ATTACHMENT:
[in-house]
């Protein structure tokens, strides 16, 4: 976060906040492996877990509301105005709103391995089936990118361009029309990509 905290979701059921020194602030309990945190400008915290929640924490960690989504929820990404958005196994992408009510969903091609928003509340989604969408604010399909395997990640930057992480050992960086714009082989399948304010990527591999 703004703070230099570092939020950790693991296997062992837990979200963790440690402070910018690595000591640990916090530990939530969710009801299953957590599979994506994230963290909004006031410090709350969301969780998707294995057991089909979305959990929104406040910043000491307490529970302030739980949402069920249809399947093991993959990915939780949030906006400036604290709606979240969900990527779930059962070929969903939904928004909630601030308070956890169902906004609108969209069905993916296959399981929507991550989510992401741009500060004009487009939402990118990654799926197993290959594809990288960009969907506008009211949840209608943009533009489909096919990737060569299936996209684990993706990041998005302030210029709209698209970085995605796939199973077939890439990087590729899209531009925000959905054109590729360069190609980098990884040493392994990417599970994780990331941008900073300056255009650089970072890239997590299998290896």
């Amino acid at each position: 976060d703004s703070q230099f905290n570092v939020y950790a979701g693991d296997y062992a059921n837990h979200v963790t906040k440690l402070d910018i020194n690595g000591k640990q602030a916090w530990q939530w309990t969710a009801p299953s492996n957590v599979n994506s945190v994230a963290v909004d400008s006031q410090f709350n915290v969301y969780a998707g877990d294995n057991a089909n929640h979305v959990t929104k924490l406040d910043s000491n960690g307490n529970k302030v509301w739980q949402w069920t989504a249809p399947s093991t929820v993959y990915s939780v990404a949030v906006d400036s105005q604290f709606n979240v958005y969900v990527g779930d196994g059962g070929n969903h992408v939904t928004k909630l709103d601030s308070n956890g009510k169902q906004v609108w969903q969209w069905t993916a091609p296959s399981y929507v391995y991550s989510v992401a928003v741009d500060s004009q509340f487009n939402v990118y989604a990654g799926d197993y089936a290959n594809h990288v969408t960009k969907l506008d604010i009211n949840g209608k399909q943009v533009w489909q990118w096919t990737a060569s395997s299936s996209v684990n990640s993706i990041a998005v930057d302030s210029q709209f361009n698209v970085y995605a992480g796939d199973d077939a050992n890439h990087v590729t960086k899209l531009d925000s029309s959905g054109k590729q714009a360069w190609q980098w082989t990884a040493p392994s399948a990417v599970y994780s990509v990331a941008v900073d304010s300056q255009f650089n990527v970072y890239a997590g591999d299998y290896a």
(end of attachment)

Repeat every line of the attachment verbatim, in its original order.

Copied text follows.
[in-house]
């Protein structure tokens, strides 16, 4: 976060906040492996877990509301105005709103391995089936990118361009029309990509 905290979701059921020194602030309990945190400008915290929640924490960690989504929820990404958005196994992408009510969903091609928003509340989604969408604010399909395997990640930057992480050992960086714009082989399948304010990527591999 703004703070230099570092939020950790693991296997062992837990979200963790440690402070910018690595000591640990916090530990939530969710009801299953957590599979994506994230963290909004006031410090709350969301969780998707294995057991089909979305959990929104406040910043000491307490529970302030739980949402069920249809399947093991993959990915939780949030906006400036604290709606979240969900990527779930059962070929969903939904928004909630601030308070956890169902906004609108969209069905993916296959399981929507991550989510992401741009500060004009487009939402990118990654799926197993290959594809990288960009969907506008009211949840209608943009533009489909096919990737060569299936996209684990993706990041998005302030210029709209698209970085995605796939199973077939890439990087590729899209531009925000959905054109590729360069190609980098990884040493392994990417599970994780990331941008900073300056255009650089970072890239997590299998290896």
């Amino acid at each position: 976060d703004s703070q230099f905290n570092v939020y950790a979701g693991d296997y062992a059921n837990h979200v963790t906040k440690l402070d910018i020194n690595g000591k640990q602030a916090w530990q939530w309990t969710a009801p299953s492996n957590v599979n994506s945190v994230a963290v909004d400008s006031q410090f709350n915290v969301y969780a998707g877990d294995n057991a089909n929640h979305v959990t929104k924490l406040d910043s000491n960690g307490n529970k302030v509301w739980q949402w069920t989504a249809p399947s093991t929820v993959y990915s939780v990404a949030v906006d400036s105005q604290f709606n979240v958005y969900v990527g779930d196994g059962g070929n969903h992408v939904t928004k909630l709103d601030s308070n956890g009510k169902q906004v609108w969903q969209w069905t993916a091609p296959s399981y929507v391995y991550s989510v992401a928003v741009d500060s004009q509340f487009n939402v990118y989604a990654g799926d197993y089936a290959n594809h990288v969408t960009k969907l506008d604010i009211n949840g209608k399909q943009v533009w489909q990118w096919t990737a060569s395997s299936s996209v684990n990640s993706i990041a998005v930057d302030s210029q709209f361009n698209v970085y995605a992480g796939d199973d077939a050992n890439h990087v590729t960086k899209l531009d925000s029309s959905g054109k590729q714009a360069w190609q980098w082989t990884a040493p392994s399948a990417v599970y994780s990509v990331a941008v900073d304010s300056q255009f650089n990527v970072y890239a997590g591999d299998y290896a």